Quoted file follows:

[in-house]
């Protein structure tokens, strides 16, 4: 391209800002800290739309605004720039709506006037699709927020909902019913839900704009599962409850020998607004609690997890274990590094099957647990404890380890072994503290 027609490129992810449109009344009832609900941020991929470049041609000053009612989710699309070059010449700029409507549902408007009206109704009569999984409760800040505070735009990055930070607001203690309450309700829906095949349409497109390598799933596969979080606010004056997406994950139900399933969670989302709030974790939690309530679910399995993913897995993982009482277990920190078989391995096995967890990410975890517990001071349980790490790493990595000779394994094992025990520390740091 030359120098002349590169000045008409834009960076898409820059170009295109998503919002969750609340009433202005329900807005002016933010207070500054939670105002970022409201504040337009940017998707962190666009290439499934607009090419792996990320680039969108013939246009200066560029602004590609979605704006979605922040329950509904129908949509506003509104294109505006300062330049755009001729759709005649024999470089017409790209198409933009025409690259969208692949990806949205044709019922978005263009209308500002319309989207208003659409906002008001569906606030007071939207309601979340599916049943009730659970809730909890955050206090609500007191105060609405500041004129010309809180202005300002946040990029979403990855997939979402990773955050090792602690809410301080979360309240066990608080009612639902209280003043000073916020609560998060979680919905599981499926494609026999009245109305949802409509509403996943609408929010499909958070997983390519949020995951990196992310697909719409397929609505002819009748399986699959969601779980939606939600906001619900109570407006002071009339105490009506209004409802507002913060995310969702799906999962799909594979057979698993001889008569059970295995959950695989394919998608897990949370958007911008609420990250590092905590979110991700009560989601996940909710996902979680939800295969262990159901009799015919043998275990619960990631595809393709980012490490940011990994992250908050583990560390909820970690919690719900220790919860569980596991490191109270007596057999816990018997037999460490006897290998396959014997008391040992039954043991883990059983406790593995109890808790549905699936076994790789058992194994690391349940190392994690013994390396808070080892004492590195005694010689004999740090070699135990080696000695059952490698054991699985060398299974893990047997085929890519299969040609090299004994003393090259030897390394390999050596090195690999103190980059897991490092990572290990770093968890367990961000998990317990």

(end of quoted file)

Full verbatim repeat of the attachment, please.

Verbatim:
[in-house]
């Protein structure tokens, strides 16, 4: 391209800002800290739309605004720039709506006037699709927020909902019913839900704009599962409850020998607004609690997890274990590094099957647990404890380890072994503290 027609490129992810449109009344009832609900941020991929470049041609000053009612989710699309070059010449700029409507549902408007009206109704009569999984409760800040505070735009990055930070607001203690309450309700829906095949349409497109390598799933596969979080606010004056997406994950139900399933969670989302709030974790939690309530679910399995993913897995993982009482277990920190078989391995096995967890990410975890517990001071349980790490790493990595000779394994094992025990520390740091 030359120098002349590169000045008409834009960076898409820059170009295109998503919002969750609340009433202005329900807005002016933010207070500054939670105002970022409201504040337009940017998707962190666009290439499934607009090419792996990320680039969108013939246009200066560029602004590609979605704006979605922040329950509904129908949509506003509104294109505006300062330049755009001729759709005649024999470089017409790209198409933009025409690259969208692949990806949205044709019922978005263009209308500002319309989207208003659409906002008001569906606030007071939207309601979340599916049943009730659970809730909890955050206090609500007191105060609405500041004129010309809180202005300002946040990029979403990855997939979402990773955050090792602690809410301080979360309240066990608080009612639902209280003043000073916020609560998060979680919905599981499926494609026999009245109305949802409509509403996943609408929010499909958070997983390519949020995951990196992310697909719409397929609505002819009748399986699959969601779980939606939600906001619900109570407006002071009339105490009506209004409802507002913060995310969702799906999962799909594979057979698993001889008569059970295995959950695989394919998608897990949370958007911008609420990250590092905590979110991700009560989601996940909710996902979680939800295969262990159901009799015919043998275990619960990631595809393709980012490490940011990994992250908050583990560390909820970690919690719900220790919860569980596991490191109270007596057999816990018997037999460490006897290998396959014997008391040992039954043991883990059983406790593995109890808790549905699936076994790789058992194994690391349940190392994690013994390396808070080892004492590195005694010689004999740090070699135990080696000695059952490698054991699985060398299974893990047997085929890519299969040609090299004994003393090259030897390394390999050596090195690999103190980059897991490092990572290990770093968890367990961000998990317990």